Shortly after I first arrived at college, my wrestling coach told my teammates and me that we would all be attending a freshman technique camp. It turned out to be something quite different than what I had expected. He didn’t teach us any advanced or esoteric method, but instead demonstrated the basics.
It was incredibly humbling. The fact that we were there in the first place, competing for a Division 1 program, meant that we had all demonstrated outstanding accomplishment. And now we were supposed to revisit the stuff we learned in peewee programs? It seemed insulting at first, but turned out to be one of the best lessons I’ve ever learned.
The truth is that in any endeavor, you are only as good as your fundamentals. While it’s easy to get enamored with grand strategies and fancy tactics, whether you succeed or fail is far more likely to depend on doing simple, basic things consistently well. In much the same way, I’ve found that simple rules can, if applied sensibly, help make you incredibly effective.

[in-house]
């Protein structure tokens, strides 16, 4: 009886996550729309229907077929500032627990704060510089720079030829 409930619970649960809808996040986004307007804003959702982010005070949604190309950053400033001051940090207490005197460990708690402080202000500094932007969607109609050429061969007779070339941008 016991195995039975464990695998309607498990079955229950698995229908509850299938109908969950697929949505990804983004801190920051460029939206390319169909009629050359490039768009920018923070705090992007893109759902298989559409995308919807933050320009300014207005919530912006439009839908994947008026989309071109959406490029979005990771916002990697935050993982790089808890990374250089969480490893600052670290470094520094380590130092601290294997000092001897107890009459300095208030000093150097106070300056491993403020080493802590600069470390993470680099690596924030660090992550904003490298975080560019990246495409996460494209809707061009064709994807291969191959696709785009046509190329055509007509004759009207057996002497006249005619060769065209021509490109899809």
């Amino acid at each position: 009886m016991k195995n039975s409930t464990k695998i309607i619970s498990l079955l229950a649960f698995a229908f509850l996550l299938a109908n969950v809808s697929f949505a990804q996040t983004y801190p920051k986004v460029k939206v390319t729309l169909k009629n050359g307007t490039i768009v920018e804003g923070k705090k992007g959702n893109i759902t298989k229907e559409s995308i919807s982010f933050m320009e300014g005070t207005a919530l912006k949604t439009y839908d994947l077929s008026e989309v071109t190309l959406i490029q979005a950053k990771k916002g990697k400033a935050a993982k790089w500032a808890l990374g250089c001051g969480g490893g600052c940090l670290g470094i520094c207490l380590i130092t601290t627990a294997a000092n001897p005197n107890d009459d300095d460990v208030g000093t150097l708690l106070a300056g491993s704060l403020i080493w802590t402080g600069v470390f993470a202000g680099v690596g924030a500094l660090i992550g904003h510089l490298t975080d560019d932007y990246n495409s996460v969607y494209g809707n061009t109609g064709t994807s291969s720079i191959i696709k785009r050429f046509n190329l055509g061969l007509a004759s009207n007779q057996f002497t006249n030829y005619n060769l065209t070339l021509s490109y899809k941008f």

1. Play, “Hey Jude”
Paul McCartney wrote hundreds of songs in his career. Many were hits, but others were more obscure. One that was sure to please crowds was the classic “Hey Jude.” He first wrote the song in 1968, to comfort five-year old Julian Lennon during his parent’s divorce and I’m sure that over the years the former Beatle got tired of singing it. But he continued to perform it because he knew that’s what his fans wanted.
Clients often ask me whether I can create a new keynote or a workshop for them. Michael Port, a top coach in the speaking industry, explains why that is almost always a bad idea. Would you like a doctor to perform the same surgery on you that she has successfully done hundreds of times before, or try something different this time?
One of the things that has amazed me over the years, in myself and in others, is our urge to do something different for difference’s sake. Doing the same old thing time and time again gets boring, which is why as successful high school wrestlers we wanted to learn fancier techniques and didn’t focus on our fundamentals as we should have.